As they finished their set to a rousing ovation from an obviously gobsmacked crowd, HiFi bassist Josh turned to me and said, "let's go over to the merch stand and buy all their records right now." We made a beeline to where the CDs and vinyl were being sold, and having limited funds, i was forced to choose between four different Arcwelder records, none of which i had ever owned. But of course, familiarity caused Pull to jump out at me; thus, it was Pull that i bought.

Does it hold up? Yup--still awesome. The guitars still pack plenty of sugary hooks inside their distorted bite, while veering nowhere near pop. Songs like "Lahabim" take their time to establish a moody, deliberate midtempo groove, adding what sounds like occasional double-tracked drums for emphasis, while haunted vocal melodies and countermelodies add plenty of tension. Meanwhile, songs like "Remember to Forget" and "Just Not Moving" simply rock out with a bit of grunge-formula loud/louder/loud verse/chorus contrast.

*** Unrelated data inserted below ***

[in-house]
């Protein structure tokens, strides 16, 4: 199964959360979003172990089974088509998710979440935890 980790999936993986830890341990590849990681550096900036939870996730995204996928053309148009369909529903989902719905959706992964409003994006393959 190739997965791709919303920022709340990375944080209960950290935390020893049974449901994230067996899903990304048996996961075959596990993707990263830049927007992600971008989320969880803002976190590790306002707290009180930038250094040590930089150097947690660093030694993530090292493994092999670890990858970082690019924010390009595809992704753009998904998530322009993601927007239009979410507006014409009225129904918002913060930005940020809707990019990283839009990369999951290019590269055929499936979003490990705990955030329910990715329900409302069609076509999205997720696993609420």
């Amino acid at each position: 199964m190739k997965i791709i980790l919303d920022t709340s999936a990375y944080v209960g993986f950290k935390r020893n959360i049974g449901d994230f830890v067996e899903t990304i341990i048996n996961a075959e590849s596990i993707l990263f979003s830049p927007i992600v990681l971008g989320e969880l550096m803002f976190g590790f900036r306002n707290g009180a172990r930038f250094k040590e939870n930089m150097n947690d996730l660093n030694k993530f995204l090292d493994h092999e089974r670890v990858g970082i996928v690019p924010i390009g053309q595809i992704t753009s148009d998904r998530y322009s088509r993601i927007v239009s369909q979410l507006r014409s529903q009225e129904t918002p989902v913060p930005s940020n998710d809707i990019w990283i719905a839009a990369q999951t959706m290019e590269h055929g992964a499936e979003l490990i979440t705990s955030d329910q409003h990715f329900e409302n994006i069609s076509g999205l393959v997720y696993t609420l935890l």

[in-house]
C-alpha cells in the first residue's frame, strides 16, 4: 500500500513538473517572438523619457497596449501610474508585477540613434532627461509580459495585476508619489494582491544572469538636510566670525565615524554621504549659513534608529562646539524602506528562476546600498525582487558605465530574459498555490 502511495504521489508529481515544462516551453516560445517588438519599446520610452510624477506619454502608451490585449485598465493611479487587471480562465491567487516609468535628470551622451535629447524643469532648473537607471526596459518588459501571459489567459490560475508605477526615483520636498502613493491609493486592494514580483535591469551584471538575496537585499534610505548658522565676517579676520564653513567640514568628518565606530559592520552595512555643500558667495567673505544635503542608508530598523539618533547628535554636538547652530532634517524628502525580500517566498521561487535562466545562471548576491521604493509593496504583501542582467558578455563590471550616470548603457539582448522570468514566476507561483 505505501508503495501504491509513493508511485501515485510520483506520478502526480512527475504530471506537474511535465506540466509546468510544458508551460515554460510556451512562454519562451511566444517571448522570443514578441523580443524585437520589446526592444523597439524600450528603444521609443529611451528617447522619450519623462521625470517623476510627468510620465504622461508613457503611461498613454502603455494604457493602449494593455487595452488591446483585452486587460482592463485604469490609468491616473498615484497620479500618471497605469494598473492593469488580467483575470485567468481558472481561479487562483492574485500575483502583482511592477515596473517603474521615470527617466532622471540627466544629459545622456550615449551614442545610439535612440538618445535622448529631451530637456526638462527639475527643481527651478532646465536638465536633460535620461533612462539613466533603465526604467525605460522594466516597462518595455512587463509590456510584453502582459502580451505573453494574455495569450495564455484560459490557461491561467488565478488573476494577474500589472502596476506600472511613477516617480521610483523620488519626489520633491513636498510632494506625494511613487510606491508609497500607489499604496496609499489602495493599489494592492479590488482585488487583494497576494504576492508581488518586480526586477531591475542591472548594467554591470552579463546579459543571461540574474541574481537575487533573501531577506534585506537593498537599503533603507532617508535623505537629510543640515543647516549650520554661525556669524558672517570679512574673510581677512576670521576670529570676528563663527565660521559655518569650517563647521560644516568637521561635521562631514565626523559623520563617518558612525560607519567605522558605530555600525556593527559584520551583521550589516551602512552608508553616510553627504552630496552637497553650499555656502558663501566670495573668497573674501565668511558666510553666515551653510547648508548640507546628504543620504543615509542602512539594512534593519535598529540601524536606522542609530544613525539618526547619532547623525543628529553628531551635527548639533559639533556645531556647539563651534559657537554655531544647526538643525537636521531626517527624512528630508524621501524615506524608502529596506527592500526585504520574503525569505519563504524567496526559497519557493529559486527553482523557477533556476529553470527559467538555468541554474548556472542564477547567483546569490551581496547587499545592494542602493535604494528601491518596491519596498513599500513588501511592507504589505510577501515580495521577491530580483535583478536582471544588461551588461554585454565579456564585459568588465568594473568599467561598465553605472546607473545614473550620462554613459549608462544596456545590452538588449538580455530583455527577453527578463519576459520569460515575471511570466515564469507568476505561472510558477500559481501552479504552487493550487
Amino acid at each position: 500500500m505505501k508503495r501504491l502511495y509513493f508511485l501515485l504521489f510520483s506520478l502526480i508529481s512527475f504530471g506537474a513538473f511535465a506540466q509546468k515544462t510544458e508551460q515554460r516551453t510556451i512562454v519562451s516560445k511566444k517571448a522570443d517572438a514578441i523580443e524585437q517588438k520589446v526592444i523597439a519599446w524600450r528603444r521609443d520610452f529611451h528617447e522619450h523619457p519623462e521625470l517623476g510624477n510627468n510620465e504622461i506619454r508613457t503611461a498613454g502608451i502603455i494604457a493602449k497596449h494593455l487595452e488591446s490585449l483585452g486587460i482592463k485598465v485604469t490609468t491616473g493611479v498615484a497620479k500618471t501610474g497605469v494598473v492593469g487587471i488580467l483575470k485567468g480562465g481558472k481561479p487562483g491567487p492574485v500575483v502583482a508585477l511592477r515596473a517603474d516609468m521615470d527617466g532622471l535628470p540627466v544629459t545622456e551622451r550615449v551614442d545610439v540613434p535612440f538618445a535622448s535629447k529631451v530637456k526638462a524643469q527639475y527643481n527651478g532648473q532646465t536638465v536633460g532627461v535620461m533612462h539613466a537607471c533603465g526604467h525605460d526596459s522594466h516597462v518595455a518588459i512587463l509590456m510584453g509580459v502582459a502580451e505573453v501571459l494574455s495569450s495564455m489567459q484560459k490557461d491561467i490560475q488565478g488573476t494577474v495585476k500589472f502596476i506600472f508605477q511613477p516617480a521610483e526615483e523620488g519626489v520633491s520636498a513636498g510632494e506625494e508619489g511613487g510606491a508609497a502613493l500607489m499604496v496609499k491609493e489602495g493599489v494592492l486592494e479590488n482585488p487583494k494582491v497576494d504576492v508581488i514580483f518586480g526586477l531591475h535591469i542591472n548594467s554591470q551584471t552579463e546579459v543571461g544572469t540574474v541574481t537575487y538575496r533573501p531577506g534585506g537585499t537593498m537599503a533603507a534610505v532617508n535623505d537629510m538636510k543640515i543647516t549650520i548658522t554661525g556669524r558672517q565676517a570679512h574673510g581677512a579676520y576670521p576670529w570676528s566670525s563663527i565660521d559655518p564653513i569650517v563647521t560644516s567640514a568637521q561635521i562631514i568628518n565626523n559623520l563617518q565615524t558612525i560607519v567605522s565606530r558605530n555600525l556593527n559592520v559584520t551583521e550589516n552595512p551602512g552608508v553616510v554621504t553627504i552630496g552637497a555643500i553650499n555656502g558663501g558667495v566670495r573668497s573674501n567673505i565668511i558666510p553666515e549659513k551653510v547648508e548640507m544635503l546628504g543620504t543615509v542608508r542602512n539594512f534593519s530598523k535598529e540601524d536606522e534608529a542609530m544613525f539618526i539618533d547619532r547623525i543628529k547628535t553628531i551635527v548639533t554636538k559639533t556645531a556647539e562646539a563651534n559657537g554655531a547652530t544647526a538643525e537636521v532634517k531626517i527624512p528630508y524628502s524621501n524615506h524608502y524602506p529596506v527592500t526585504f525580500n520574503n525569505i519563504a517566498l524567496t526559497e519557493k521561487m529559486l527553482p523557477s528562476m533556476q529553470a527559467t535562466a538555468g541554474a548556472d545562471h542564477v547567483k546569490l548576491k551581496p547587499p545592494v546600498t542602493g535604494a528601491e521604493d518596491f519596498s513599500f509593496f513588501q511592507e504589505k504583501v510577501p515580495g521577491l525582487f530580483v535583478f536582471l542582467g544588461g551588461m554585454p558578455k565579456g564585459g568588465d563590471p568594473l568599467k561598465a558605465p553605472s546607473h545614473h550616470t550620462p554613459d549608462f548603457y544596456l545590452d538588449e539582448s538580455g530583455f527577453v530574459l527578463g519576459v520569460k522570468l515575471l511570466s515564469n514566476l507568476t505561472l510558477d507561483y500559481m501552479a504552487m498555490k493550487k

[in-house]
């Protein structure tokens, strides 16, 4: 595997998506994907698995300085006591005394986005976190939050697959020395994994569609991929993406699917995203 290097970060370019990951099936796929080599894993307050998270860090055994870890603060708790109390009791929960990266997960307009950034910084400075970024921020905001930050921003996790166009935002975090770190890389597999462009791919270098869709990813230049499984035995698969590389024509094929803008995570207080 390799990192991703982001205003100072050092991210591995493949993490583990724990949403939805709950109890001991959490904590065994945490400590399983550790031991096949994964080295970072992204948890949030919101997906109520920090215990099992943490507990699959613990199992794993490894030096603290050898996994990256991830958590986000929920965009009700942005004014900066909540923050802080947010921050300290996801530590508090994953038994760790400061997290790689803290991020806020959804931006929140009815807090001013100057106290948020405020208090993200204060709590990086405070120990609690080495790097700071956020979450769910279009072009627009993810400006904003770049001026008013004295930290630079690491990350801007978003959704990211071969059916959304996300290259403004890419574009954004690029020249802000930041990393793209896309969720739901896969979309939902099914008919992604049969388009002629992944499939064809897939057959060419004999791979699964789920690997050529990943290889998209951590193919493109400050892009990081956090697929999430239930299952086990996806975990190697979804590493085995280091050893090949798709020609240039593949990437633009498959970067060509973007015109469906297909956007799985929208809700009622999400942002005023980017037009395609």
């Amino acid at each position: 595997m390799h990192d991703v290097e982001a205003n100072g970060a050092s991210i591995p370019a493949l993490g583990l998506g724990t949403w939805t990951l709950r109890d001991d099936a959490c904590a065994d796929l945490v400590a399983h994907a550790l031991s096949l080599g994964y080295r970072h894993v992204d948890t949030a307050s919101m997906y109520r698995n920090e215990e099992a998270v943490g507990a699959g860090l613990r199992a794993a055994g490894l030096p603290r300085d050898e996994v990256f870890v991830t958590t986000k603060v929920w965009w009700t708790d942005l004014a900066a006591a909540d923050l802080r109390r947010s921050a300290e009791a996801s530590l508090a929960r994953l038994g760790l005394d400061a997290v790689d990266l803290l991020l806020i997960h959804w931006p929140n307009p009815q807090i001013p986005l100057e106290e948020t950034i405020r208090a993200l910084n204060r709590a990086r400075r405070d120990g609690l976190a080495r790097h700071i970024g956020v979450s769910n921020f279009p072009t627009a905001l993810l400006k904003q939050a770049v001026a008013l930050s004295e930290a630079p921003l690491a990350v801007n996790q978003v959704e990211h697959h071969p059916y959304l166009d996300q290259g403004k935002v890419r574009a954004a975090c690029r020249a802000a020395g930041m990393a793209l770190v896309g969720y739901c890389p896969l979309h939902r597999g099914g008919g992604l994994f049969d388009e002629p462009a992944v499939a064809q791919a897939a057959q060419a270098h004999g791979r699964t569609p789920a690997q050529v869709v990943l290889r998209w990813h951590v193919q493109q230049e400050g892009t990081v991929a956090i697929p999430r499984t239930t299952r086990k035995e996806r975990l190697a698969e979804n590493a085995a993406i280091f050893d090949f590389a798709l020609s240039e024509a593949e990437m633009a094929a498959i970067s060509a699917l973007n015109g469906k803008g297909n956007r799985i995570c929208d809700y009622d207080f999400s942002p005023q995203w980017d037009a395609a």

Arcwelder, incidentally, never broke up; they still play infrequent shows around the upper Midwest and even toured the West Coast with Shellac in 2009. Which naturally begs the question: how much to get you guys down to Milwaukee for a show, dudes? For some reason i never grabbed any of your other records, and i'd prefer to buy them straight out of your hands.

Download Pull by Arcwelder right here


  1. Came here from the Arcwelder HQ mention of this very post (!) on Twitter. I wish these guys would come down my way too-- I've never had a chance to see them live, and I'd so buy them a beer. All the T&G-era records are still in print, best I can tell, and save the option to buy them in person, buying from T&G is a worthy cause. They're also all on Spotify, and they're all great. I've been listening to Everest lately quite a lot.

    I wish there was still a place to get the Jacket Made in Canada / This double CD. It's probably my favorite.

  2. Whoops, I didn't mean "double CD." It was one of those two-on-one-disc sorts of things. I am glad I still have my copy... haven't looked in a long time but the last one I saw on eBay went for nearly $60. It needs to be back in print! Anyway, I'll shut up now. Thanks for telling your audience about one of the most overlooked bands evar.